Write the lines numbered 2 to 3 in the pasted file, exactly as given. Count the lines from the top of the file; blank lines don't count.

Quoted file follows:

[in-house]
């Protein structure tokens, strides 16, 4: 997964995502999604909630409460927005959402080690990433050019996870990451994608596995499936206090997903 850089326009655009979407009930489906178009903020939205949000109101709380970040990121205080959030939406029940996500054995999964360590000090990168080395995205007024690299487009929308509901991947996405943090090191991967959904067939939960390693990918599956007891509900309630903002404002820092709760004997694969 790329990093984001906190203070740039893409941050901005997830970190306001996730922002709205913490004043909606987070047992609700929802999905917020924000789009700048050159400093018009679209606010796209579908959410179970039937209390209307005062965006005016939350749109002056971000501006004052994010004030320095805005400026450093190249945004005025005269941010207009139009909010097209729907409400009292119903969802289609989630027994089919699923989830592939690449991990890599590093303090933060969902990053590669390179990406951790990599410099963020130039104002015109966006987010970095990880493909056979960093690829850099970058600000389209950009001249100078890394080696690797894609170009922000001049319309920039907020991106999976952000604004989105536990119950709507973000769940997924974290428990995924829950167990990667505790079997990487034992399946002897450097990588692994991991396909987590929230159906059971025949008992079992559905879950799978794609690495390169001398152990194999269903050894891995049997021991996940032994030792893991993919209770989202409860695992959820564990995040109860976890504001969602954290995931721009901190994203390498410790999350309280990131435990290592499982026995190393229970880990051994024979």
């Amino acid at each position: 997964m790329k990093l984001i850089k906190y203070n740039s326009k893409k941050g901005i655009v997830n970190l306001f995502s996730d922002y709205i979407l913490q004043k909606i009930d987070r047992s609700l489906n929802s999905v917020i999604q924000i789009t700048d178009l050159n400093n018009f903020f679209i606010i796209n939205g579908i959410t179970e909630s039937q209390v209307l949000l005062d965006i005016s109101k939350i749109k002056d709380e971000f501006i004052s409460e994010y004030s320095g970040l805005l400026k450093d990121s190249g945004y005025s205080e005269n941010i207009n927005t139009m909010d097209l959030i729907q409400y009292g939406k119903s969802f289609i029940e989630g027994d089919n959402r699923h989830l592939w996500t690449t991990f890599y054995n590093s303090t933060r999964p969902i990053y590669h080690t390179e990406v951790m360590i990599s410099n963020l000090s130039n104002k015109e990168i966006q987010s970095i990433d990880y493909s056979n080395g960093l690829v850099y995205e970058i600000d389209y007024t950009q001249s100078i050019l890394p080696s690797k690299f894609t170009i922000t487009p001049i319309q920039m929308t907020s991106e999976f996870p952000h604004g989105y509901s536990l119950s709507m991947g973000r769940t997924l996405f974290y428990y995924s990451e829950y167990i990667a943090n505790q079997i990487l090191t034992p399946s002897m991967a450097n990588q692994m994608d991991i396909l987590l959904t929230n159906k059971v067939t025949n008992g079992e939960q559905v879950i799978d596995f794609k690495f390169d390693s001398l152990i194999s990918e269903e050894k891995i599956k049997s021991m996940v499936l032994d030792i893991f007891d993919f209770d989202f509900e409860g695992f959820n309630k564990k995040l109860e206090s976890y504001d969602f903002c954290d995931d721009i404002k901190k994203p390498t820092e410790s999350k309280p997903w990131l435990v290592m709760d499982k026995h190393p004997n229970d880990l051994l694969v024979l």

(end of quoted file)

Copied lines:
């Protein structure tokens, strides 16, 4: 997964995502999604909630409460927005959402080690990433050019996870990451994608596995499936206090997903 850089326009655009979407009930489906178009903020939205949000109101709380970040990121205080959030939406029940996500054995999964360590000090990168080395995205007024690299487009929308509901991947996405943090090191991967959904067939939960390693990918599956007891509900309630903002404002820092709760004997694969 790329990093984001906190203070740039893409941050901005997830970190306001996730922002709205913490004043909606987070047992609700929802999905917020924000789009700048050159400093018009679209606010796209579908959410179970039937209390209307005062965006005016939350749109002056971000501006004052994010004030320095805005400026450093190249945004005025005269941010207009139009909010097209729907409400009292119903969802289609989630027994089919699923989830592939690449991990890599590093303090933060969902990053590669390179990406951790990599410099963020130039104002015109966006987010970095990880493909056979960093690829850099970058600000389209950009001249100078890394080696690797894609170009922000001049319309920039907020991106999976952000604004989105536990119950709507973000769940997924974290428990995924829950167990990667505790079997990487034992399946002897450097990588692994991991396909987590929230159906059971025949008992079992559905879950799978794609690495390169001398152990194999269903050894891995049997021991996940032994030792893991993919209770989202409860695992959820564990995040109860976890504001969602954290995931721009901190994203390498410790999350309280990131435990290592499982026995190393229970880990051994024979």
């Amino acid at each position: 997964m790329k990093l984001i850089k906190y203070n740039s326009k893409k941050g901005i655009v997830n970190l306001f995502s996730d922002y709205i979407l913490q004043k909606i009930d987070r047992s609700l489906n929802s999905v917020i999604q924000i789009t700048d178009l050159n400093n018009f903020f679209i606010i796209n939205g579908i959410t179970e909630s039937q209390v209307l949000l005062d965006i005016s109101k939350i749109k002056d709380e971000f501006i004052s409460e994010y004030s320095g970040l805005l400026k450093d990121s190249g945004y005025s205080e005269n941010i207009n927005t139009m909010d097209l959030i729907q409400y009292g939406k119903s969802f289609i029940e989630g027994d089919n959402r699923h989830l592939w996500t690449t991990f890599y054995n590093s303090t933060r999964p969902i990053y590669h080690t390179e990406v951790m360590i990599s410099n963020l000090s130039n104002k015109e990168i966006q987010s970095i990433d990880y493909s056979n080395g960093l690829v850099y995205e970058i600000d389209y007024t950009q001249s100078i050019l890394p080696s690797k690299f894609t170009i922000t487009p001049i319309q920039m929308t907020s991106e999976f996870p952000h604004g989105y509901s536990l119950s709507m991947g973000r769940t997924l996405f974290y428990y995924s990451e829950y167990i990667a943090n505790q079997i990487l090191t034992p399946s002897m991967a450097n990588q692994m994608d991991i396909l987590l959904t929230n159906k059971v067939t025949n008992g079992e939960q559905v879950i799978d596995f794609k690495f390169d390693s001398l152990i194999s990918e269903e050894k891995i599956k049997s021991m996940v499936l032994d030792i893991f007891d993919f209770d989202f509900e409860g695992f959820n309630k564990k995040l109860e206090s976890y504001d969602f903002c954290d995931d721009i404002k901190k994203p390498t820092e410790s999350k309280p997903w990131l435990v290592m709760d499982k026995h190393p004997n229970d880990l051994l694969v024979l």